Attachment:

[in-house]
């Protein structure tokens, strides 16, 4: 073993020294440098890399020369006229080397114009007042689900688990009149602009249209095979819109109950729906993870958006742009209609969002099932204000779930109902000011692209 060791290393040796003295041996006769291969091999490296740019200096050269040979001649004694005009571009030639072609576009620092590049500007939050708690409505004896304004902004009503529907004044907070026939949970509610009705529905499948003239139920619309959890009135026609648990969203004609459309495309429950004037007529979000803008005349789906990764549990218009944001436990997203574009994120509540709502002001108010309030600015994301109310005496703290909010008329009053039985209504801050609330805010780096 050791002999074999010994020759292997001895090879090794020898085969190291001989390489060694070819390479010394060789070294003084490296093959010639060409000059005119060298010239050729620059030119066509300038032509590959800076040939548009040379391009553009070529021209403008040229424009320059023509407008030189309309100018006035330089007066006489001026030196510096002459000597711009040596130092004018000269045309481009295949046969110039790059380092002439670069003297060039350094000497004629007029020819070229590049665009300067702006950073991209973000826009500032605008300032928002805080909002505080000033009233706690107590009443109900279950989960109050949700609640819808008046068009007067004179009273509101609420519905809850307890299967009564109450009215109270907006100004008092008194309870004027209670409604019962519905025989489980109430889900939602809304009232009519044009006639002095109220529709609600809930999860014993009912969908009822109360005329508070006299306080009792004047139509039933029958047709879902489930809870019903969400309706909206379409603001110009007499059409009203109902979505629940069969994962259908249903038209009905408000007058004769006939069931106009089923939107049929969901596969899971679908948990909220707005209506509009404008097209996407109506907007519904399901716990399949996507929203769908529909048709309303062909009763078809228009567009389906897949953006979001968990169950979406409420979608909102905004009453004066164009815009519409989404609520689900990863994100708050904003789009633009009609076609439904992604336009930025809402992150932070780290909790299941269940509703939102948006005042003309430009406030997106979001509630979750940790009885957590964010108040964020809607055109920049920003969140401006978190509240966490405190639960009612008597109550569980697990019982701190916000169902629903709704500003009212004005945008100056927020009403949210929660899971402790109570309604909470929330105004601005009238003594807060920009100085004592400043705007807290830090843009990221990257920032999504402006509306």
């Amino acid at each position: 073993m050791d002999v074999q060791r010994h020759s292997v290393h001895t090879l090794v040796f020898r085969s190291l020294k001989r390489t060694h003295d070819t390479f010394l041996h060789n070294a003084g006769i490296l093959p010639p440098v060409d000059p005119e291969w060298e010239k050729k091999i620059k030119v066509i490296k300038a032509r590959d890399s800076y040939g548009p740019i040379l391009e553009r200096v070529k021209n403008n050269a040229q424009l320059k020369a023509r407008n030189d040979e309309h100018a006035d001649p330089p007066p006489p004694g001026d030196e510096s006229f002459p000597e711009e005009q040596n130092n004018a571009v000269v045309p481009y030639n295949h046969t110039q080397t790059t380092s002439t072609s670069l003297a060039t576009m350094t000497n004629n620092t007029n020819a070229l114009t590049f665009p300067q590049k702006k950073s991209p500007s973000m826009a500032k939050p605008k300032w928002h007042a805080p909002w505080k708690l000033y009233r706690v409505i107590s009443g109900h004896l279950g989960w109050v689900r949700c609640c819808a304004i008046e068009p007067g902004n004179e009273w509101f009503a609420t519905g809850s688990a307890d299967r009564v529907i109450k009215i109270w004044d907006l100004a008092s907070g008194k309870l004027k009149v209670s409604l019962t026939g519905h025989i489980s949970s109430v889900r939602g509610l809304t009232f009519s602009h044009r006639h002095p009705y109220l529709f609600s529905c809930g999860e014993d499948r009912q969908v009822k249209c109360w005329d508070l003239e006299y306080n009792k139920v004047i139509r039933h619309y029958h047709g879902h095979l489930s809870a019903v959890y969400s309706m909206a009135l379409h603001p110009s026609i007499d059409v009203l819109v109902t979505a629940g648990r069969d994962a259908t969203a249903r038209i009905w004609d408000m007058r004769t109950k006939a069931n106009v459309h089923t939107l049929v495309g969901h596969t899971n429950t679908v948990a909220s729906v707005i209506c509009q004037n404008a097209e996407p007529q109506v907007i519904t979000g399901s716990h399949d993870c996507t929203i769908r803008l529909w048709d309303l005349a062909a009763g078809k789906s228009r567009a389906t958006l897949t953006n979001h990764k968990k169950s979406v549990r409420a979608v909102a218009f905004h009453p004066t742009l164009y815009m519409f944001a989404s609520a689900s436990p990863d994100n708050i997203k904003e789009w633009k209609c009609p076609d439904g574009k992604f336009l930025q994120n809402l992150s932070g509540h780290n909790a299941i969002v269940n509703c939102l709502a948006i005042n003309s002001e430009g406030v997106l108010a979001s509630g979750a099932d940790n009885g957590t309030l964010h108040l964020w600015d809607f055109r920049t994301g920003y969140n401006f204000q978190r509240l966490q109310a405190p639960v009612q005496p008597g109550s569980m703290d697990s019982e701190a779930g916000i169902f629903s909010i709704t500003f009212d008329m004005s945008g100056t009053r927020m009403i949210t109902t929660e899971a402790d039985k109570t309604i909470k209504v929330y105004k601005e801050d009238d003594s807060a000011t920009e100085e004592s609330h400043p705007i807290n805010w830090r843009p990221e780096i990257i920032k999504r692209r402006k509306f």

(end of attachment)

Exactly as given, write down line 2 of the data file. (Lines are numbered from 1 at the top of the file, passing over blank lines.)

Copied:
């Protein structure tokens, strides 16, 4: 073993020294440098890399020369006229080397114009007042689900688990009149602009249209095979819109109950729906993870958006742009209609969002099932204000779930109902000011692209 060791290393040796003295041996006769291969091999490296740019200096050269040979001649004694005009571009030639072609576009620092590049500007939050708690409505004896304004902004009503529907004044907070026939949970509610009705529905499948003239139920619309959890009135026609648990969203004609459309495309429950004037007529979000803008005349789906990764549990218009944001436990997203574009994120509540709502002001108010309030600015994301109310005496703290909010008329009053039985209504801050609330805010780096 050791002999074999010994020759292997001895090879090794020898085969190291001989390489060694070819390479010394060789070294003084490296093959010639060409000059005119060298010239050729620059030119066509300038032509590959800076040939548009040379391009553009070529021209403008040229424009320059023509407008030189309309100018006035330089007066006489001026030196510096002459000597711009040596130092004018000269045309481009295949046969110039790059380092002439670069003297060039350094000497004629007029020819070229590049665009300067702006950073991209973000826009500032605008300032928002805080909002505080000033009233706690107590009443109900279950989960109050949700609640819808008046068009007067004179009273509101609420519905809850307890299967009564109450009215109270907006100004008092008194309870004027209670409604019962519905025989489980109430889900939602809304009232009519044009006639002095109220529709609600809930999860014993009912969908009822109360005329508070006299306080009792004047139509039933029958047709879902489930809870019903969400309706909206379409603001110009007499059409009203109902979505629940069969994962259908249903038209009905408000007058004769006939069931106009089923939107049929969901596969899971679908948990909220707005209506509009404008097209996407109506907007519904399901716990399949996507929203769908529909048709309303062909009763078809228009567009389906897949953006979001968990169950979406409420979608909102905004009453004066164009815009519409989404609520689900990863994100708050904003789009633009009609076609439904992604336009930025809402992150932070780290909790299941269940509703939102948006005042003309430009406030997106979001509630979750940790009885957590964010108040964020809607055109920049920003969140401006978190509240966490405190639960009612008597109550569980697990019982701190916000169902629903709704500003009212004005945008100056927020009403949210929660899971402790109570309604909470929330105004601005009238003594807060920009100085004592400043705007807290830090843009990221990257920032999504402006509306």